Barked: Mon Jan 7, '13 11:29am PST 
Playing tug was an integral portion to building up Rigby's confidence levels.

Permitting that you are always in control of the game, and there is a solid "drop it" command for use when necessary, I think it's a great way to bond with your dog.

Note that being in control does not necessarily mean you "winning" all the time, especially with a more timid dog, winning can be a big boost to them; what I mean is when you say it's done, the game is done.

we will dance in- the ring without- words
Barked: Mon Jan 7, '13 11:43am PST 
It is old school, dominance based advise. I too agree with Cohen. And I use tug quite often to teach playful dogs to rev up and cool down on cue.
Tiller- (Skansen's- Ira in the M

I DO Exist...To- Drive You Batty
Barked: Mon Jan 7, '13 12:15pm PST 
Tug is an excellent training tool that couples play with good impulse control, and also is a great reinforcer!

That said, every now and then you come across a dog where it's nowhere you wanna go. If you find that dog....you know. So it's not as if you avoid tug to avoid a problem, but rather that you have in the back in your mind that very occasional exception.

I have worked just a few and owned one....one of my GSDs, Philo, who was withdrawn from Schutzhund training because it was totally weirding me out. He was a great tug player, but it was seriously amping his drive, spilling out from the training session itself. The first week I put him in front of a helper was the last.

Some dogs have a drive that it is not necessarily dormant....let's say "inactive." Not particularly practiced, so no particular yen to be employed. But given the chance to "taste" it, it goes a little haywire. Chester was like that with lasers. I stopped using them pretty promptly, but it definitely made him far more intense with everything, and in a slightly disturbing way.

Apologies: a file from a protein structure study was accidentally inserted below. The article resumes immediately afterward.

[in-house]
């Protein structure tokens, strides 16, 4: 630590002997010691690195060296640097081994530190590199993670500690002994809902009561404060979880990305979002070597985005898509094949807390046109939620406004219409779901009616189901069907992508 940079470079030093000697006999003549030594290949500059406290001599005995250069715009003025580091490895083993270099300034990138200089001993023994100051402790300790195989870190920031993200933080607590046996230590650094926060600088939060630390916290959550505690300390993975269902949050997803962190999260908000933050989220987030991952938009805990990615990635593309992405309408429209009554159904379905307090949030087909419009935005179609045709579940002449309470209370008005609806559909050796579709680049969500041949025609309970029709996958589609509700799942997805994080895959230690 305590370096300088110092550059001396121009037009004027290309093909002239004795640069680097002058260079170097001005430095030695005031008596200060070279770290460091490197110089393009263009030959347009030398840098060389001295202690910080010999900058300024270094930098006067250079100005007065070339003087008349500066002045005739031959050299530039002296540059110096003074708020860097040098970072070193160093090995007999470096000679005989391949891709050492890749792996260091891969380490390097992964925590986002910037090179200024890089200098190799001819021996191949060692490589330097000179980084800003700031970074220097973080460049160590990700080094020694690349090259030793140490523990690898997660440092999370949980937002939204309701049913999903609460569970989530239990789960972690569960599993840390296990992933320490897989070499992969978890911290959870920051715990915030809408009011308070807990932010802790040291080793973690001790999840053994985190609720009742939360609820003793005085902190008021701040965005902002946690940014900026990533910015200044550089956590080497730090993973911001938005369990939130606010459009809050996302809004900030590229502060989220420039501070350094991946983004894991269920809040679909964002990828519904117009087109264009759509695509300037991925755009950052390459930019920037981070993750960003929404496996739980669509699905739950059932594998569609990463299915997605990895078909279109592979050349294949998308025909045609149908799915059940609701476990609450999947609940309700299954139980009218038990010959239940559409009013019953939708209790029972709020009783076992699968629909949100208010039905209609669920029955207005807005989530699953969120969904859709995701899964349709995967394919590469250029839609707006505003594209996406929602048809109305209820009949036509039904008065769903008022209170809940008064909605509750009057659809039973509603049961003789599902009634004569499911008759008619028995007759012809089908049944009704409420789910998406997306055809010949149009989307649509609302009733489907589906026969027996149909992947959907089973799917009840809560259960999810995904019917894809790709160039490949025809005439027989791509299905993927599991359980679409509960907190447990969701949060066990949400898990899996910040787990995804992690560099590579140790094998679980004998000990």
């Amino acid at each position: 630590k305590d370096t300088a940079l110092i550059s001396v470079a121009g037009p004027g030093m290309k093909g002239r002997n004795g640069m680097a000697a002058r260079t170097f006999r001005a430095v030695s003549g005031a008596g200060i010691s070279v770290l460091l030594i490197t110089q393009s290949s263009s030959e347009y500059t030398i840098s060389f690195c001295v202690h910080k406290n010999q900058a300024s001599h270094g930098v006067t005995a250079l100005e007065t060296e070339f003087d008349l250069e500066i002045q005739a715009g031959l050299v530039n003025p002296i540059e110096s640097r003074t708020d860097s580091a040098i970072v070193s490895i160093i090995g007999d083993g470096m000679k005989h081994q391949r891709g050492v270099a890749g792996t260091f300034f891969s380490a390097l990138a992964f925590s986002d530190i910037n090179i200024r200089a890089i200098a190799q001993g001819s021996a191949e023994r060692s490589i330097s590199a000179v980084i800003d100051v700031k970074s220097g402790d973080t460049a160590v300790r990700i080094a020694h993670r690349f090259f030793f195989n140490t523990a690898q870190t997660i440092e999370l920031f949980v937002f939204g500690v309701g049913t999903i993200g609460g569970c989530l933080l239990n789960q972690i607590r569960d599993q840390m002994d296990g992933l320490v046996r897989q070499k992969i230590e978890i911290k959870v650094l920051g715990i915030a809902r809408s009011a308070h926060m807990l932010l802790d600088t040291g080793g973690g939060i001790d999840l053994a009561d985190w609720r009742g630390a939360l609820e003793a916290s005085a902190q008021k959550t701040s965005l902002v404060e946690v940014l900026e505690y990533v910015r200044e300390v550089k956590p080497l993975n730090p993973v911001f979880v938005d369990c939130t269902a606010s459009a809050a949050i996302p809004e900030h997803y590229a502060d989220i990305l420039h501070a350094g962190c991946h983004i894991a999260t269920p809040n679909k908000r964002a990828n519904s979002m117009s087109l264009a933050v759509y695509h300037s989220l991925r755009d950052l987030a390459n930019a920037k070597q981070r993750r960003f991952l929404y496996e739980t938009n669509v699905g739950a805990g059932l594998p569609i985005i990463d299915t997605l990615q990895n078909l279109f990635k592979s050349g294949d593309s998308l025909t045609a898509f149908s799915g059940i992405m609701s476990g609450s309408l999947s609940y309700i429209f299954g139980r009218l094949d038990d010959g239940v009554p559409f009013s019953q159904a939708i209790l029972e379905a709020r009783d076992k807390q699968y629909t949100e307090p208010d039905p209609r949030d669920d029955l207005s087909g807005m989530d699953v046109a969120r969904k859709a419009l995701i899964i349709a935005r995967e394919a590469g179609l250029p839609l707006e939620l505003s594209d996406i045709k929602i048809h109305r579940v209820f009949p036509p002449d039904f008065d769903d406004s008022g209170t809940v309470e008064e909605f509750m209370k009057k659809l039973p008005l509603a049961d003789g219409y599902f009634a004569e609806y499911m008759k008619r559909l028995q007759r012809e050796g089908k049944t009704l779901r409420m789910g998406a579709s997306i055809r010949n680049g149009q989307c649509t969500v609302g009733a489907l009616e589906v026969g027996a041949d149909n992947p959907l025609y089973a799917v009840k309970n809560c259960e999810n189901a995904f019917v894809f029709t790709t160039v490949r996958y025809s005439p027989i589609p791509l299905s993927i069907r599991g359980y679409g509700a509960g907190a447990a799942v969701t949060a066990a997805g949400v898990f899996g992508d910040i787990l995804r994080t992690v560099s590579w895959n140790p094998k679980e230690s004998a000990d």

With tug, you are getting into a level of the prey drive sequence. Dogs that are particularly intense there may get that taste and then start to seek it in their environment. It is not that they get dominant with you....it's easy to train on the tug, and I have yet to meet a dog who can't be trained to an awesomely precise release....but rather that the "catch" impulse gets awoken. Philo, my GSD who was pulled off tugs and everything else that had anything to do with a catch, was an EXTREMELY social dog, which in an irony is what was hinting to make him doubly dangerous. His wide social center gave him no reserve at all, no discrimination, so he did hold the potential to launch at a very innocent something just because he had "happy pants drive." Is just in a feel good zone, and now has that catch lust. So in example, whereas before he had moderate drive against kids on skateboards, as his prey drive was high, I had a lot of worry that if I ever was inattentive, if he got to chase one, now he would be apt to "catch" them hard with his mouth.